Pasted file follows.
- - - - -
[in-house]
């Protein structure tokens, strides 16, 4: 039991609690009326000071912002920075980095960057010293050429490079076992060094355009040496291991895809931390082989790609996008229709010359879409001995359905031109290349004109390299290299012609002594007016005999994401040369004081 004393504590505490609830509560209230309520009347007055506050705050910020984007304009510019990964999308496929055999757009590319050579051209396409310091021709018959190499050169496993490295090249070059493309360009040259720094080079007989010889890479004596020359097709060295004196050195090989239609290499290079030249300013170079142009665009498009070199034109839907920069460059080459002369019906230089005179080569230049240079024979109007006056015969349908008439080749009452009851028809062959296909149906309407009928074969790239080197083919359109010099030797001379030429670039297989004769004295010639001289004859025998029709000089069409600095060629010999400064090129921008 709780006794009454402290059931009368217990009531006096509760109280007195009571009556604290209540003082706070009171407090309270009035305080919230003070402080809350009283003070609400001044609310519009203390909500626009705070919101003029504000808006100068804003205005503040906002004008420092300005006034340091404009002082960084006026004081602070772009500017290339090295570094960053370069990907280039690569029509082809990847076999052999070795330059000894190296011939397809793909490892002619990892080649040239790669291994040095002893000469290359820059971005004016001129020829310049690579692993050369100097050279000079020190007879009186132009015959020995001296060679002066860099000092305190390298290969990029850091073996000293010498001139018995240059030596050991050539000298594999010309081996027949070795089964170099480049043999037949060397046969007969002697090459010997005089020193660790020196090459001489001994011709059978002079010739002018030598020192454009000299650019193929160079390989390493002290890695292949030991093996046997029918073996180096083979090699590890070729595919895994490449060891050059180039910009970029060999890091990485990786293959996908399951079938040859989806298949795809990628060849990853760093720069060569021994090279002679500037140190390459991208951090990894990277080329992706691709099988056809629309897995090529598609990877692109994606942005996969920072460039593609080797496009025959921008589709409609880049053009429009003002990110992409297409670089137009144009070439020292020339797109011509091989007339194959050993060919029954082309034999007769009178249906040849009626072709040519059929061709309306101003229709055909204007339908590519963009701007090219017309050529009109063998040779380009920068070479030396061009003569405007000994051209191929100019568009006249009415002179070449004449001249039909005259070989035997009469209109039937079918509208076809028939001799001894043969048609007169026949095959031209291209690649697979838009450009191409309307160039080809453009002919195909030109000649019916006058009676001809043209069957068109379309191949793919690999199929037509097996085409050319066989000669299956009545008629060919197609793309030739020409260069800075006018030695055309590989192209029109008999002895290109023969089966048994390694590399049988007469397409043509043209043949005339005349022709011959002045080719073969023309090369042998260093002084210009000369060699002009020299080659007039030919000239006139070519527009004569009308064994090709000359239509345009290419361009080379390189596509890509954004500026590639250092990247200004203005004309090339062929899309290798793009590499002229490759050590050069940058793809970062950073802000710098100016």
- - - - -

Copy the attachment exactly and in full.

[in-house]
């Protein structure tokens, strides 16, 4: 039991609690009326000071912002920075980095960057010293050429490079076992060094355009040496291991895809931390082989790609996008229709010359879409001995359905031109290349004109390299290299012609002594007016005999994401040369004081 004393504590505490609830509560209230309520009347007055506050705050910020984007304009510019990964999308496929055999757009590319050579051209396409310091021709018959190499050169496993490295090249070059493309360009040259720094080079007989010889890479004596020359097709060295004196050195090989239609290499290079030249300013170079142009665009498009070199034109839907920069460059080459002369019906230089005179080569230049240079024979109007006056015969349908008439080749009452009851028809062959296909149906309407009928074969790239080197083919359109010099030797001379030429670039297989004769004295010639001289004859025998029709000089069409600095060629010999400064090129921008 709780006794009454402290059931009368217990009531006096509760109280007195009571009556604290209540003082706070009171407090309270009035305080919230003070402080809350009283003070609400001044609310519009203390909500626009705070919101003029504000808006100068804003205005503040906002004008420092300005006034340091404009002082960084006026004081602070772009500017290339090295570094960053370069990907280039690569029509082809990847076999052999070795330059000894190296011939397809793909490892002619990892080649040239790669291994040095002893000469290359820059971005004016001129020829310049690579692993050369100097050279000079020190007879009186132009015959020995001296060679002066860099000092305190390298290969990029850091073996000293010498001139018995240059030596050991050539000298594999010309081996027949070795089964170099480049043999037949060397046969007969002697090459010997005089020193660790020196090459001489001994011709059978002079010739002018030598020192454009000299650019193929160079390989390493002290890695292949030991093996046997029918073996180096083979090699590890070729595919895994490449060891050059180039910009970029060999890091990485990786293959996908399951079938040859989806298949795809990628060849990853760093720069060569021994090279002679500037140190390459991208951090990894990277080329992706691709099988056809629309897995090529598609990877692109994606942005996969920072460039593609080797496009025959921008589709409609880049053009429009003002990110992409297409670089137009144009070439020292020339797109011509091989007339194959050993060919029954082309034999007769009178249906040849009626072709040519059929061709309306101003229709055909204007339908590519963009701007090219017309050529009109063998040779380009920068070479030396061009003569405007000994051209191929100019568009006249009415002179070449004449001249039909005259070989035997009469209109039937079918509208076809028939001799001894043969048609007169026949095959031209291209690649697979838009450009191409309307160039080809453009002919195909030109000649019916006058009676001809043209069957068109379309191949793919690999199929037509097996085409050319066989000669299956009545008629060919197609793309030739020409260069800075006018030695055309590989192209029109008999002895290109023969089966048994390694590399049988007469397409043509043209043949005339005349022709011959002045080719073969023309090369042998260093002084210009000369060699002009020299080659007039030919000239006139070519527009004569009308064994090709000359239509345009290419361009080379390189596509890509954004500026590639250092990247200004203005004309090339062929899309290798793009590499002229490759050590050069940058793809970062950073802000710098100016």